one knows what a piano sounds like, one knows what a cello sounds like. when they are distorted, it becomes obvious and ugly. an overdriven guitar amp or a drum machine on the other hand have no frame of reference and therefore do not require an accurate playback system as much as acoustic music. sometimes, in my experience, a distorted (i use this term loosely to describe any discrepancy between the recording and the playback) playback system will embellish or 'sweeten' a rock/pop recording (especially given that many rock/pop recordings are sub par, overcompressed etc, their aim is to sound good on car speakers and ipod headphones).

sorry i go off on a bit of a tangent here because i am thinking out loud in the context of choosing a cartridge/stylus that will be best for me playing all types of music, but wanting 'impact' with rock/pop.

raul i had a look at your system and oh my do i feel like a novice (which i am of course). i am also impressed with your commitment to attaining neutrality and accuracy through a 'less is more' approach.

its real hard making buying decisions without hearing...
Dear Marty: +++++ " but most of the modern cartridges that I have used in a sympathetic arm will track all modern, undamaged, records without tracking distortion " +++++

I agree. However this is true at low recording velocities. Where the tracking ability is really showing is on those tracks or part of a track where was recorded at higher velocity, maybe ( till today ) you never put serious attention on it but I can asure you that ( between some limits ) you can perceive changes in the sound reproduction between two cartridges because the tracking distortion, those changes usually are not evident but exist, usually like sound " colorations ".

This tracking ability is like a car on the road: any car can track very well almost any road at 60 mile/hour but tracking that same road at 100 mile/hour is different, maybe two differents cars could track but certainly there will be differences ( because the car suspension and tires type ) on how well each one do the tracking. You know what I mean?

The tracking ability on a cartridge is of great importance and many of us don't think about to often but for the cartridge designer is one of his more important targets. Remember, at the end, that the very hard/critical/delicate task of any cartridge is that: tracking a record, this ability ( at any recording velocity ) is of paramount importance for the quality sound reproduction.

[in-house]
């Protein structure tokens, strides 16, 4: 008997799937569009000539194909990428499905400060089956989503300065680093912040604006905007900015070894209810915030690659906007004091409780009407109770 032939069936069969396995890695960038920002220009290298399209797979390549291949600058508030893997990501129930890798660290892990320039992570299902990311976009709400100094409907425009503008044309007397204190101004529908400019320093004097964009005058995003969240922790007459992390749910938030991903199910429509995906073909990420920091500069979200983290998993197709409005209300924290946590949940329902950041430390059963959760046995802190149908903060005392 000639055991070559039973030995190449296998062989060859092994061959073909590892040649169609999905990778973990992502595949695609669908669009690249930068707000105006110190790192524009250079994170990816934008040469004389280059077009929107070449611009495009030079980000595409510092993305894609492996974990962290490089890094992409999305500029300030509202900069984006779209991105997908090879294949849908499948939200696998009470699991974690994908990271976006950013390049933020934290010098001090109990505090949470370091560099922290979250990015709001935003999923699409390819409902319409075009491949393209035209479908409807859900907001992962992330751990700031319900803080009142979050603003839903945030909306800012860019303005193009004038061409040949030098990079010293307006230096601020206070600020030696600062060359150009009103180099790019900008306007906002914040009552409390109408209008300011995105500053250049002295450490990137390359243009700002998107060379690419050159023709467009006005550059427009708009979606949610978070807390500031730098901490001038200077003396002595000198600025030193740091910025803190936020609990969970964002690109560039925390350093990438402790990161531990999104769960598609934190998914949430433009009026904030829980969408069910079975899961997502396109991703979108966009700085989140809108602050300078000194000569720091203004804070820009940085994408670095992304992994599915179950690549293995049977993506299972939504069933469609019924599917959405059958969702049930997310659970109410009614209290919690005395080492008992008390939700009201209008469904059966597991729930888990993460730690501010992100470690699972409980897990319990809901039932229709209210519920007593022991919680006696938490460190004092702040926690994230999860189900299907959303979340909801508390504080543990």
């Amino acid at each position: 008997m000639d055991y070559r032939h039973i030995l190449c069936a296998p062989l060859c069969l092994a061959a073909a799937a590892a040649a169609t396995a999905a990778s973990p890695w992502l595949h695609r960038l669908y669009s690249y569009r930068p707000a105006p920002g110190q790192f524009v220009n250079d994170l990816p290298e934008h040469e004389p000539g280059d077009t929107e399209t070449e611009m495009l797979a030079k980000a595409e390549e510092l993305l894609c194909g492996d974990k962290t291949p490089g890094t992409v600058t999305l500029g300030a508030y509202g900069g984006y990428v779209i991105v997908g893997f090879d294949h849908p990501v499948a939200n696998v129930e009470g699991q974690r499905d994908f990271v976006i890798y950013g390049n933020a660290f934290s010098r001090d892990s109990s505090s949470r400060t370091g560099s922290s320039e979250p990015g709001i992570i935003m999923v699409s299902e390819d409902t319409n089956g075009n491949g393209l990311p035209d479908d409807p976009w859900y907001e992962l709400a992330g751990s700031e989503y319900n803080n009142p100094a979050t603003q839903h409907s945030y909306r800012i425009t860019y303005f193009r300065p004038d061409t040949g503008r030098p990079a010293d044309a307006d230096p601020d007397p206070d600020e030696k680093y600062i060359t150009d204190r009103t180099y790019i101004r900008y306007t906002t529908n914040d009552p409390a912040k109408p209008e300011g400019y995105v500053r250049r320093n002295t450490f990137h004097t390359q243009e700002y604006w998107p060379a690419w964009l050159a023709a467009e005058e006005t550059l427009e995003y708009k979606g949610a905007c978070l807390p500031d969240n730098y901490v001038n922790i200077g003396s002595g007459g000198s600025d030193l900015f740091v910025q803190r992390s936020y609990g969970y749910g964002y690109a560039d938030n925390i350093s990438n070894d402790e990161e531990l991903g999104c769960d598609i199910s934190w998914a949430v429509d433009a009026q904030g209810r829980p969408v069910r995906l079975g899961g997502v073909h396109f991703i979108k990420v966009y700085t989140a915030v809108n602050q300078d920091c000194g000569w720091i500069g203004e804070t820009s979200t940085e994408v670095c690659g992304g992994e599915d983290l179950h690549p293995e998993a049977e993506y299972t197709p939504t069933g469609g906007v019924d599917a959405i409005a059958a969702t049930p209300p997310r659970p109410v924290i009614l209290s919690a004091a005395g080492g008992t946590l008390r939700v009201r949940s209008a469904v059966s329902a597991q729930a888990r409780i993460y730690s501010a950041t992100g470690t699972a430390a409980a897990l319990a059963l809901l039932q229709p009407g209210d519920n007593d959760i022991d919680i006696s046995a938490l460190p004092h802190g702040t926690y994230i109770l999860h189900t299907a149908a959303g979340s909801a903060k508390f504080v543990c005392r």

The cartridge tracking ability has to handle not only the low or high velocities but the instant changes in velocity that was on the recording, like I say: very hard task!!!!.

Btw, thx for your kind words.

Regards and enjoy the music.
Raul.
Dear Fadeawayman : I think that the KAB people know-how about cartridge tracking ability is near cero, let explain me:

the Ortofon Pro S40 measure a tracking at 90um!!!!!. This measure is on the high value about cartridge tracking. Usually a MC cartridges stay between 70 and 90um and only a few on the 100um!!!!!.

So, the Pro S40 is the way to go. No question about.

Regards and enjoy the music.
Raul.
Raul, the trackmaster I am comparing it to has a tracking ability of 100um, even higher!

Thanks for your suggestions and advice.
Dear Fadeawayman : I think that with these two high tracking ability values you can't have any problem about tracking distortion with any standard LP but the Telarc 1812, at least I'm sure you can't heard it through your today system.

Regards and enjoy the music.
Raul.
I would make my choice depending on which sound quality you are seeking. From their description - I have not heard either cartridge - I would say to go for the Trackmaster if your taste runs to classical, vocal, acoustic jazz, or if your system is too brash or too lean. The Pro 40 may be the ticket for rock, dance, hip-hop or if your system sounds a bit tame or warm. Of course, these would be generalizations.

I forgot to ask, but I assume that you are using a Technics 1200 as your deck.
i decided on the pro S40 for my 1200. mainly because rock pop etc is most important to me. thanks again for the suggestions!
I have heard the Ortofon Super OM-40, which is similar to the Pro 40, I think that you will just love it. The 1200 is a great table as well. Best of luck.